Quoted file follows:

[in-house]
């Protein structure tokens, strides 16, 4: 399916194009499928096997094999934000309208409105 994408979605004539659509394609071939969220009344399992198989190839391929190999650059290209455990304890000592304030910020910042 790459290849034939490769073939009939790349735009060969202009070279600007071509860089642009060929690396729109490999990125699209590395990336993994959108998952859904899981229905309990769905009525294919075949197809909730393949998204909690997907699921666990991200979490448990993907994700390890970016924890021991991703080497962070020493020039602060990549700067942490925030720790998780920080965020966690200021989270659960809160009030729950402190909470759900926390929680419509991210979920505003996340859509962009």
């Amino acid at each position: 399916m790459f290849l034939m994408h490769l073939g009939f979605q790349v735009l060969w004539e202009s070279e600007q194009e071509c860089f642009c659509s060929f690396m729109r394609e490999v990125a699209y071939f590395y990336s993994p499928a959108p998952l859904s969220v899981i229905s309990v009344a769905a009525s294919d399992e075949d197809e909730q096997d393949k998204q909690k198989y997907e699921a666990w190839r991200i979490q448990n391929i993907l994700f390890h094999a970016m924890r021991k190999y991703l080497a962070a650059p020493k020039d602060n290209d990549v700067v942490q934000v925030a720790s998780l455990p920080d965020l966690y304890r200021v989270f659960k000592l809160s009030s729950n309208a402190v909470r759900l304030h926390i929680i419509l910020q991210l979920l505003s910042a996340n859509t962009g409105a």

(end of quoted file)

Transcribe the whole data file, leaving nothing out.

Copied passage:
[in-house]
């Protein structure tokens, strides 16, 4: 399916194009499928096997094999934000309208409105 994408979605004539659509394609071939969220009344399992198989190839391929190999650059290209455990304890000592304030910020910042 790459290849034939490769073939009939790349735009060969202009070279600007071509860089642009060929690396729109490999990125699209590395990336993994959108998952859904899981229905309990769905009525294919075949197809909730393949998204909690997907699921666990991200979490448990993907994700390890970016924890021991991703080497962070020493020039602060990549700067942490925030720790998780920080965020966690200021989270659960809160009030729950402190909470759900926390929680419509991210979920505003996340859509962009």
């Amino acid at each position: 399916m790459f290849l034939m994408h490769l073939g009939f979605q790349v735009l060969w004539e202009s070279e600007q194009e071509c860089f642009c659509s060929f690396m729109r394609e490999v990125a699209y071939f590395y990336s993994p499928a959108p998952l859904s969220v899981i229905s309990v009344a769905a009525s294919d399992e075949d197809e909730q096997d393949k998204q909690k198989y997907e699921a666990w190839r991200i979490q448990n391929i993907l994700f390890h094999a970016m924890r021991k190999y991703l080497a962070a650059p020493k020039d602060n290209d990549v700067v942490q934000v925030a720790s998780l455990p920080d965020l966690y304890r200021v989270f659960k000592l809160s009030s729950n309208a402190v909470r759900l304030h926390i929680i419509l910020q991210l979920l505003s910042a996340n859509t962009g409105a």